Natural gas is the preferred source of energy for heating, but in many rural areas only propane will be available. Horses generate a lot of body heat, so the need for space heating can be limited. Heating washing water and keeping the horse’s drinking water from freezing is usually best done with electricity.
how is the coverage
A good internet connection and mobile phone reception are becoming increasingly important. Connection problems may still occur in some remote areas.
How do you deal with the smelly stuff?
Horse farms generate a significant amount of solid waste in the form of manure, and you should consider how manure is handled when considering purchasing a horse farm. There is an option to distribute it around the country, perhaps give or sell it to nearby farmers, or have it transported to a landfill site by a contract hauler.
Existing and planned structures
Whether you are purchasing an existing horse farm or one with existing buildings that can be renovated for horse-related purposes, carefully examine (1) the quality of the structures, including buildings and fences, (2) the possibility of any resulting nuisance problems poor layout or adopted use, (3) to determine the cost of any renovations required to meet your intended uses of the property.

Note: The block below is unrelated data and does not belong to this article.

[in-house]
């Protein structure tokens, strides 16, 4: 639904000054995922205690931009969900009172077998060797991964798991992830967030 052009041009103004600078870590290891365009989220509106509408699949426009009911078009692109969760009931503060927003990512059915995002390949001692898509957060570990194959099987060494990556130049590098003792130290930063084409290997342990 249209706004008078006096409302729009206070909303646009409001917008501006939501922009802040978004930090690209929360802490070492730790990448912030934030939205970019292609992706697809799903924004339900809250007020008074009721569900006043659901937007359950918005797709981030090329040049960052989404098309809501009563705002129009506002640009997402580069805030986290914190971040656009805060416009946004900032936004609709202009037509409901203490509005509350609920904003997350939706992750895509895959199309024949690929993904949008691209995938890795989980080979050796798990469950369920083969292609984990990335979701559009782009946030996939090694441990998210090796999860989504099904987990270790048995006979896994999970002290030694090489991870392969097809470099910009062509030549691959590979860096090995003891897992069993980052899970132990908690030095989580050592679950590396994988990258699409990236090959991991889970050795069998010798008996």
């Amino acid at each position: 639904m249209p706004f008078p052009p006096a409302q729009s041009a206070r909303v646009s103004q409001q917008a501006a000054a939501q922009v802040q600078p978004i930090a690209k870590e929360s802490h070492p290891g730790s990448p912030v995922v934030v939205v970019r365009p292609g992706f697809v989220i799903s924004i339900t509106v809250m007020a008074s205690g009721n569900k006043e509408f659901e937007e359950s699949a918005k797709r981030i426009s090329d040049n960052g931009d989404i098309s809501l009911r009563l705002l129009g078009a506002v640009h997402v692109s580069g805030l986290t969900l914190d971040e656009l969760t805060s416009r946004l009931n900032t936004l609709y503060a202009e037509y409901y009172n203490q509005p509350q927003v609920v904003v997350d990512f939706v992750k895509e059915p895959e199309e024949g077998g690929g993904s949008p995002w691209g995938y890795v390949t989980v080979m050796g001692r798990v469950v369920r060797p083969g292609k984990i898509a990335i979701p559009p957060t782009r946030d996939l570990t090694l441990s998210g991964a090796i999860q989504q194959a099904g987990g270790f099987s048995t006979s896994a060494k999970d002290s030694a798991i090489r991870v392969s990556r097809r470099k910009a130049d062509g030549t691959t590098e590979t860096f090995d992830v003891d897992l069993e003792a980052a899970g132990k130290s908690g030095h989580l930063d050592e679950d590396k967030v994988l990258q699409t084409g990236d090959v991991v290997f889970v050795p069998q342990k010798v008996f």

Find an agent who really knows equestrian properties – if they don’t know what you’re talking about when you say ‘horse’, they won’t be able to represent your best interests properly. Do your own due diligence to find one with the knowledge required.
And last but not least, think of the neighbors
Horse people are generally quite neighborly and easy to get along with. In general, they like to network and socialize with people who have similar interests, such as horses and country life.
However, there are people who enjoy outdoor activities with little regard for the environment or the sensitivities of others. Therefore, before buying, it is advisable to ask some questions about the neighbors, or even better, to meet them in person.
Phew, there it is.
Hopefully this list of questions and considerations has been helpful and not too daunting. Yes, there is a lot to consider before buying horse property, or any property at all.
But as the saying goes: it’s not rocket science, it’s just a matter of homework and diligence. And of course it is also important in this regard to work with a qualified and competent real estate agent
Thanks to David Kreager | #Insiders #Guide #Buying #Equestrian #Property